Each year, the Department of Public Health recognizes a Massachusetts coalition/partnership for collaborative work to create healthier and more equitable communities. This is the second year in a row a Foundation grantee was selected for this award.  Age-Friendly Berkshires was honored last year.

James Fuccione, senior director for MHAC, accepted the award with several Collaborative members. Pictured, from left: Laurie Cassidy, Age-Friendly West Springfield; Laura Kittross, Age-Friendly Berkshires; James Fuccione, Massachusetts Healthy Aging Collaborative; Lindsey Tucker, Massachusetts Department of Public Health; and Valerie Spain, AARP MA.

Operation A.B.L.E. showcased on WBZ NewsRadio

Each month,  WBZ Cares highlights a worthy non-profit organization, and tells the story of what that organization does for the community.  This month's organization is Operation A.B.L.E., a Foundation grantee based in Boston that provides job training and employment services for workers 45 and older.   

Throughout the month WBZ NewsRadio will explore how Operation A.B.L.E. fulfills its mission of helping mature workers upgrade and learn new skills to be competitive in today's marketplace.

Tune in to NightSide with Dan Rea on Thursday, May 18th at 9:00 p.m. to hear an interview with Joan Cirillo, president and CEO of Operation A.B.L.E.

Age-Friendly movement building in Rhode Island

Momentum for age-friendly communities is growing in the Ocean State. Earlier this year, the Age-Friendly Rhode Island Initiative, funded by a Foundation grant to Rhode Island College, hosted a kickoff event for more than 100 people. The group has developed a strategic plan addressing nine key areas of importance to older adults in Rhode Island, including housing, transportation, supports to remain at home, and food insecurity.

In addition to this statewide effort, individual communities continue to demonstrate their interest in the Rhode Island Healthy Aging Data Report. The report's principal investigator and a team of graduate students are working with community representatives in eight cities and towns to explore the data in their community profiles and consider how to address opportunities and gaps.  
Resources to help build age-friendly communities

Age-friendly communities embrace practices that are inclusive and account for the needs of older adults; they develop policies that support aging in community; and they address economic security, social determinants of health, and an enhanced livability standard that will benefit all ages.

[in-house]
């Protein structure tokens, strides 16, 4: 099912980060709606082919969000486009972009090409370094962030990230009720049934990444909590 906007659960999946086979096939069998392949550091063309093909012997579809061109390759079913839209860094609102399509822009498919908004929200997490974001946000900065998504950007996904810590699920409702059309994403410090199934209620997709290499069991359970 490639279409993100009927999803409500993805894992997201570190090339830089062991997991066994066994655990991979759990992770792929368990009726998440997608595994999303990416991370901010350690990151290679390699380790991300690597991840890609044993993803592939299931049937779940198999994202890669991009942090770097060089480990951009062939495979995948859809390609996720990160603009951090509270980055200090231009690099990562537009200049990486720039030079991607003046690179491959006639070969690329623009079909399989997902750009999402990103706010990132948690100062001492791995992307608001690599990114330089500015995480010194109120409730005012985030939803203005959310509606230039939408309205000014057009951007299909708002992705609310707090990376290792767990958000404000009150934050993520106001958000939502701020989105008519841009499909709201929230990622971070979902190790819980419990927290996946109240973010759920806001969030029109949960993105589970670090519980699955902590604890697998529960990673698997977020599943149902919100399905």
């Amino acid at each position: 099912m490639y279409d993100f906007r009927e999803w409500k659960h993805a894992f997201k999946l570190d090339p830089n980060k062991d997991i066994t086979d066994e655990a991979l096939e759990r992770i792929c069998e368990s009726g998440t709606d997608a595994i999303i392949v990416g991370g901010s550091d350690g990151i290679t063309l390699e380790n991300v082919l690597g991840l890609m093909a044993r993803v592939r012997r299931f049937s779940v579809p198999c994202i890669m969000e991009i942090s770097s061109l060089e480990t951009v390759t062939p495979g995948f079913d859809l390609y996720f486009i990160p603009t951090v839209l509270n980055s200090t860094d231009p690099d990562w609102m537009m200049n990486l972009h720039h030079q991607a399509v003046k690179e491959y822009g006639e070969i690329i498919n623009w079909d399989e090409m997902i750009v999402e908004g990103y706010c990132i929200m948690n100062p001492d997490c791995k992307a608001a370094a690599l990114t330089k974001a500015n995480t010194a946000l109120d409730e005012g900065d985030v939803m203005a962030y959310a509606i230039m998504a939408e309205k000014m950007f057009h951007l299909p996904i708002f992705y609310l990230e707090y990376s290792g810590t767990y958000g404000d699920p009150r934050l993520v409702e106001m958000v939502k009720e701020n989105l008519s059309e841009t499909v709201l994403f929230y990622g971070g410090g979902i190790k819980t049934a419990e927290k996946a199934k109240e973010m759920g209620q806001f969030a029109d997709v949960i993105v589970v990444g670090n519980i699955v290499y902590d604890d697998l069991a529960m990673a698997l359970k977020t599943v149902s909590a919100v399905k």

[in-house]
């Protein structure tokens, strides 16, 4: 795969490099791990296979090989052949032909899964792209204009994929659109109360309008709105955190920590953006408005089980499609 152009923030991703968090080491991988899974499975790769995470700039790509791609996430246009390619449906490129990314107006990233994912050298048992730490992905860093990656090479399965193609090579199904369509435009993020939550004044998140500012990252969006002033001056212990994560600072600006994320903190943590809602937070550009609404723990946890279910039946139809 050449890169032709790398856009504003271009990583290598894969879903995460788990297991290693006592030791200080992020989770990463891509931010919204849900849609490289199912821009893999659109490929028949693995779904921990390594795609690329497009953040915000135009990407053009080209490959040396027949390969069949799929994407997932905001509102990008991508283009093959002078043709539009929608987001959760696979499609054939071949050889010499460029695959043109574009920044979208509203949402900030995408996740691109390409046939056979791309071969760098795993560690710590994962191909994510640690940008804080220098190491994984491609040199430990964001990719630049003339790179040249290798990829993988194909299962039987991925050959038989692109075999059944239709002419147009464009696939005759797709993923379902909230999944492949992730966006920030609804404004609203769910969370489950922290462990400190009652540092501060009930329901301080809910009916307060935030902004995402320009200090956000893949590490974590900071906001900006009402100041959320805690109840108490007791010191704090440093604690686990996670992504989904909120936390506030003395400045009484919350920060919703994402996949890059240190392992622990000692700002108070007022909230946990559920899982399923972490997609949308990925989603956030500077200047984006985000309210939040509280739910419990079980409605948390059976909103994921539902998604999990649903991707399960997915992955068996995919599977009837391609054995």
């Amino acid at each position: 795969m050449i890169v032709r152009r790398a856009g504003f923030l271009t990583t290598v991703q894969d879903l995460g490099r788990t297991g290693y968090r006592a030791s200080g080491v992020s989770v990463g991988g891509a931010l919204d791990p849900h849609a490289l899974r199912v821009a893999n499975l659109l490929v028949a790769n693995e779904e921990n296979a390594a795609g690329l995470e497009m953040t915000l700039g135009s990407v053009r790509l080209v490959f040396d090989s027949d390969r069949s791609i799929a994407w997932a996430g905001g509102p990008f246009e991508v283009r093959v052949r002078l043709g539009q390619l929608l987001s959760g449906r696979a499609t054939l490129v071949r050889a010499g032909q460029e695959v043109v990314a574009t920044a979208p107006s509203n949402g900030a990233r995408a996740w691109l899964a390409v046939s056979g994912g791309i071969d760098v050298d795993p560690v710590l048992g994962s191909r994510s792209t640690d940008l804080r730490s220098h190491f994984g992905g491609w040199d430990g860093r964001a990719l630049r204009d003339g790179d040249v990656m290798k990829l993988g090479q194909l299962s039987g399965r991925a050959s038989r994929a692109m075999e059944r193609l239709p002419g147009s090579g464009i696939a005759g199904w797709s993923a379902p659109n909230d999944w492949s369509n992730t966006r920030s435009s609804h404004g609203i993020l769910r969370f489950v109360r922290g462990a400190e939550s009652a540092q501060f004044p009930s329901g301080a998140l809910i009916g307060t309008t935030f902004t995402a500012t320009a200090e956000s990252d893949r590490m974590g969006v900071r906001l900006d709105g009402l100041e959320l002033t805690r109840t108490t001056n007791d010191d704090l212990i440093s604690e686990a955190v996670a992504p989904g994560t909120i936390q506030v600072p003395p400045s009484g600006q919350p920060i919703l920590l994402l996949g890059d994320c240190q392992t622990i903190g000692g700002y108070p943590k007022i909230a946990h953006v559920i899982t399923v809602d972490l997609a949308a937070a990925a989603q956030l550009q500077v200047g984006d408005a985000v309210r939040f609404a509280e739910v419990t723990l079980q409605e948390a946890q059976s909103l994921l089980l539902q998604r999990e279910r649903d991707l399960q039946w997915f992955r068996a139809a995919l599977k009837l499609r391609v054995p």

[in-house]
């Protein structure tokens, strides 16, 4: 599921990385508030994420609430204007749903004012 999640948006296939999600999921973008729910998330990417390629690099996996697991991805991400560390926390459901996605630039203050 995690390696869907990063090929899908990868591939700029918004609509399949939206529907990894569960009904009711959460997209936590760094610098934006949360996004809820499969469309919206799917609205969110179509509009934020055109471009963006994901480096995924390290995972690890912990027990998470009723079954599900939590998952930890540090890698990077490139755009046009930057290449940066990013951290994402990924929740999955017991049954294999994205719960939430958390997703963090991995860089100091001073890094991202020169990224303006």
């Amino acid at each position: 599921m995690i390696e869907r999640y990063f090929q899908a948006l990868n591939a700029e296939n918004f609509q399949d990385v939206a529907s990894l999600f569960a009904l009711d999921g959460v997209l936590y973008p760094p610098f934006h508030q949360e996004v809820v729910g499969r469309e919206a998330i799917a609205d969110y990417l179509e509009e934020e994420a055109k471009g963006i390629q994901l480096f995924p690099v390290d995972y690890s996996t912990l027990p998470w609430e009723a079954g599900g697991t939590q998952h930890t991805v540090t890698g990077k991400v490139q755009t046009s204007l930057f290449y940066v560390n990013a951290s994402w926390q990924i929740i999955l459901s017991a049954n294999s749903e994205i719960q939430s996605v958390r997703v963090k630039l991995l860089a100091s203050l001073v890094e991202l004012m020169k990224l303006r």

Momentum for the age-friendly movement is growing, and many communities have had success using the collective impact model to bring together older adults, leaders from business, faith-based and nonprofit organizations, government agencies, and others to collaborate and identify new solutions.

In April, community leaders from Massachusetts, New Hampshire, and Rhode Island converged in Boston for an Age-Friendly Communities conference supported by a Foundation grant to Grantmakers In Aging and FSG. Attendees learned more about age-friendly and collective impact efforts in neighboring communities and participated in hands-on workshops to build capacity to advance their work.
 
Governor Baker names Moreno Cargie to Council to Address Aging in Massachusetts

Foundation President Nora Moreno Cargie was sworn in as a member of the state's first Governor's Council to Address Aging in Massachusetts on April 12. The governor signed the executive order establishing the council at the MIT Age Lab in Cambridge.

The council, comprising leaders from the business community, academia, health care, technology and innovation, advocacy organizations, caregivers, community organizations, and municipalities, will develop a plan to make Massachusetts the most age-friendly state. Older adults are the largest and fastest-growing segment of the U.S. population, and they will make up 23% of the Massachusetts population by 2035.


Read more about the council